Investors are quickly bailing as Groupon experienced a new closing low on Friday, with shares down 5% at $4.75. Their stock-price declined even more last week after their second quarter results reflected a decline in customer growth and revenue.
Some of Groupons earliest investors have begun selling off their shares, with Fidelity selling 1/3 of its stake, Maverick Capital selling over 4 million shares, and Andreessen Horowitz selling all 5.1 million shares originally purchased.
Groupon’s IPO was in November of 2011, and since then its shares have dropped over 80%, making it now worth only half of the purchase amount it was offered by Google in 2010. In fact, many of Groupon’s advisers strongly recommended that Groupon delay its IPO, stating that they felt it was just too soon. Starbucks CEO Howard Schultz, a former Groupon director, was among those who felt that it was being offered prematurely. He resigned from Groupon in April of this year.
Many were concerned about possible scrutiny after Groupon shared its IPO plan which, among other things, included the staggering amount of money spent on marketing to obtain new customers. The amount of money, in fact, surprised many investors and several urged Groupon to scrap IPO plans until a later date.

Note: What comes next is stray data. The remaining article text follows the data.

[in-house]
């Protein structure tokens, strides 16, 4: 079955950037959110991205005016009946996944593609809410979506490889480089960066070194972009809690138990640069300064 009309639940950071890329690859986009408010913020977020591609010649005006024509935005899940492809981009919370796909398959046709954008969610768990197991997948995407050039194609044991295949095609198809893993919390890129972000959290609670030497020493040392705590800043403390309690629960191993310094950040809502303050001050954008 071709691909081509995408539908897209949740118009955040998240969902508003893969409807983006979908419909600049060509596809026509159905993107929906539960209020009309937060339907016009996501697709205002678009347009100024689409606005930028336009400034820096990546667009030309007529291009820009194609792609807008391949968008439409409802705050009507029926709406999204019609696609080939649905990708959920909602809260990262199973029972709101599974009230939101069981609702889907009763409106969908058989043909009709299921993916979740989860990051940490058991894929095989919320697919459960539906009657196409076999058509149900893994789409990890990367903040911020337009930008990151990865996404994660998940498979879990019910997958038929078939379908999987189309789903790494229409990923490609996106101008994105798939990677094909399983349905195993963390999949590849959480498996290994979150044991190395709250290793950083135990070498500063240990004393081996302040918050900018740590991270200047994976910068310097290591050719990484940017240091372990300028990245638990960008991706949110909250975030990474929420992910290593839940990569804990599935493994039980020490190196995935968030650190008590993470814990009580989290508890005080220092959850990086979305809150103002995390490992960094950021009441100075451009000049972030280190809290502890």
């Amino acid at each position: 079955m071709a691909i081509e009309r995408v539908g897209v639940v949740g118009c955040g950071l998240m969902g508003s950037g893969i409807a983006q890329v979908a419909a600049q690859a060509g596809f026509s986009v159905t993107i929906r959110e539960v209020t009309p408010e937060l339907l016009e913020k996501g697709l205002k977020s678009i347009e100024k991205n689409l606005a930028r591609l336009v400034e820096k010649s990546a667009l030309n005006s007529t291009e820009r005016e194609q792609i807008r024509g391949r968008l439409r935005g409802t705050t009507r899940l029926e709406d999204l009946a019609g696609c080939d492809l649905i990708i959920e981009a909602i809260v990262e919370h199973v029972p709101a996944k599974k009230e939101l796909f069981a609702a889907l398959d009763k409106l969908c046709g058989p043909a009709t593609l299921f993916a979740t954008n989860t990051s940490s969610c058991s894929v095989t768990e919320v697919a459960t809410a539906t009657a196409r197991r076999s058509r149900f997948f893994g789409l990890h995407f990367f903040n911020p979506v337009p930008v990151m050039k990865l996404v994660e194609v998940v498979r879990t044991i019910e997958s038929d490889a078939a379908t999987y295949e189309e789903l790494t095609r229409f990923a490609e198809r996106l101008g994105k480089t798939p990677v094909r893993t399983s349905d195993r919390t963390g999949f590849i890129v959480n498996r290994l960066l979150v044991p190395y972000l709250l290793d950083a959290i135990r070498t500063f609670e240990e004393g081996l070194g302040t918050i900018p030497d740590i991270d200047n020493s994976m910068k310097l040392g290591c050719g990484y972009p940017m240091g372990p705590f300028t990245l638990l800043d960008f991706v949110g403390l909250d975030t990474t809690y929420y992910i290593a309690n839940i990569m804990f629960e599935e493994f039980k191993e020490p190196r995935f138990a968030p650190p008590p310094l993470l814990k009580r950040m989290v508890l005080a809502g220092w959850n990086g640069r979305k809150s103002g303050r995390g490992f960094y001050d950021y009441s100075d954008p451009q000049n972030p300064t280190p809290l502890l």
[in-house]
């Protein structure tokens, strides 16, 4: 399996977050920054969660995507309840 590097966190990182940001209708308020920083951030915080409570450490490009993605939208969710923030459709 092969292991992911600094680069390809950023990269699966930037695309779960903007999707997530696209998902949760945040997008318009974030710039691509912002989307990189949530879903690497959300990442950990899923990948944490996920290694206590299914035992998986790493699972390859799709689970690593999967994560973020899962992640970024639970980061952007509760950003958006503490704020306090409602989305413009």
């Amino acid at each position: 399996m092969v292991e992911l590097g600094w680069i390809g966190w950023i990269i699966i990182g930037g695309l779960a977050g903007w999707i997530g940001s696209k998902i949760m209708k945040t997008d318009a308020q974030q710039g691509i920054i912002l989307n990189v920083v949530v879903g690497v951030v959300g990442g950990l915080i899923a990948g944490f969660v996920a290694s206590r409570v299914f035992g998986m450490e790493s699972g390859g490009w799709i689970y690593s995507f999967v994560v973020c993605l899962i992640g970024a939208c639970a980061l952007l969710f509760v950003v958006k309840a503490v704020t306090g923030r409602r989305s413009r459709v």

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And with customer satisfaction appearing to be at an all-time low, chances are good that they would need to spend a fortune on wooing customers back.
Many customers are tired of the frequency of Groupon emails, as well as frustrated with poor quality of the offers. UnsubscribeDeals.com, a service that unsubscribes users from all of the daily deal sites, allows users to vent their frustrations with the sites. Among them, users said:
“I get about 10-15 group buying deals a day and they are a pain to sift through. I buy from these deals maybe once every 3 months, but have to put up with junk most of the time”
“I bought a daily deal for a spa. The spa turned out to be someone’s apartment. The 15 minute sauna session at the beginning was me, sitting in a fold out chair in the middle of her living room wrapped in tin foil with a space heater underneath.”
“I went all the way to the Upper East Side for a spray tan coupon once. I came out orange and they said not to shower for 24 hours. I woke up and my blankets were all orange.”
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While Groupon’s future seems uncertain, one thing is clear: if they want to stay in it for the long-haul, they have to do some serious work in regaining the confidence of both investors and customers.
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